[[Orig. Op. Page 2]] "Notwithstanding any provision of any disability insurance contract as provided for in this chapter, benefits shall not be denied thereunder for any health care service performed by a holder of a license issued pursuant to chapter 18.25 RCW if (1) the service performed was within the lawful scope of such person's license, and (2) such contract would have provided benefits if such service had been performed by a holder of a license issued pursuant to chapter 18.71 RCW:  Provided, however, That no provision of chapter 18.71 RCW shall be asserted to deny benefits under this section.

            "The provisions of this section are intended to be remedial and procedural to the extent they do not impair the obligation of any existing contract."

            Similarly, by § 2 of this same 1971 act the legislature added a virtually identical section to chapter 48.21 RCW, covering group disability insurance.  Chapter 18.25 RCW, which is referred to in both sections, pertains to the licensing of chiropractors while chapter 18.71 involves the licensing of physicians and surgeons.  In our opinion, however, neither of these two recent legislative enactments has any application to the kinds of disability insurance with which your present questions are concerned.

            Both RCW 48.20.412 and RCW 48.21.142 speak, exclusively, of benefits under a disability insurance contract ". . . for any health care service performed by . . ." a licensed chiropractor.  In other words, if the particular disability insurance contract would have provided for payment for a certain health care service if that service had been performed by a licensed physician, the statutes now purport to require that the same payment shall be made in the event that the health care service is performed by a licensed chiropractor ‑ assuming that the service rendered was within the lawful scope of a chiropractor's license.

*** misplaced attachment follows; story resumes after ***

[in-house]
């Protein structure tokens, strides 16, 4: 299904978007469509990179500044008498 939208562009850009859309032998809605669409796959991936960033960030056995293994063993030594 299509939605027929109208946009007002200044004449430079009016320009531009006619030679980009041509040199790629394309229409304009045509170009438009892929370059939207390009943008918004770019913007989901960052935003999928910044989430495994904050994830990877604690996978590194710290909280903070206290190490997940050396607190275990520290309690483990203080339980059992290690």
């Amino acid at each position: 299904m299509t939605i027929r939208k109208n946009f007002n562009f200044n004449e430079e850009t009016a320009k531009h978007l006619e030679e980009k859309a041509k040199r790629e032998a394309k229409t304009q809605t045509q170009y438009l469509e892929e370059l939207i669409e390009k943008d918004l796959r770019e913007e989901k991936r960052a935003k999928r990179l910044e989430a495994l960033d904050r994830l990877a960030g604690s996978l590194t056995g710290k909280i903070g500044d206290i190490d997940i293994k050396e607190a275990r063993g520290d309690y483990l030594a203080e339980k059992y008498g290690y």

The reason that neither RCW 48.20.412 nor RCW 48.21.142 applies to the kinds of insurance contracts with which you are here concerned is that those contracts do not provide for the payment of benefits for health care services, irrespective of by whom rendered.  Instead, they  [[Orig. Op. Page 3]] insure against other economic consequences of a disability; namely, loss of income and the resulting inability of an insured to pay his debts.  Such insurance contracts, by their own terms, are simply outside of the scope of the two statutes which you have cited in your request.

            Chapters 48.20 and 48.21 RCW relate, respectively, to individual and group "disability insurance"; i.e., as defined in RCW 48.11.030, ". . . insurance against bodily injury, disablement or death by accident, against disablement resulting from sickness, and every insurance appertaining thereto."  Within this classification, however, there are two distinct types of insurance policies; those that provide insurance against the costs of medical or other health care services themselves and those which, instead, are designed to cover losses of income from gainful employment resulting from a disability.1/   Your first two questions relate only to this latter type of disability insurance ‑ commonly referred to as disability income or income replacement insurance.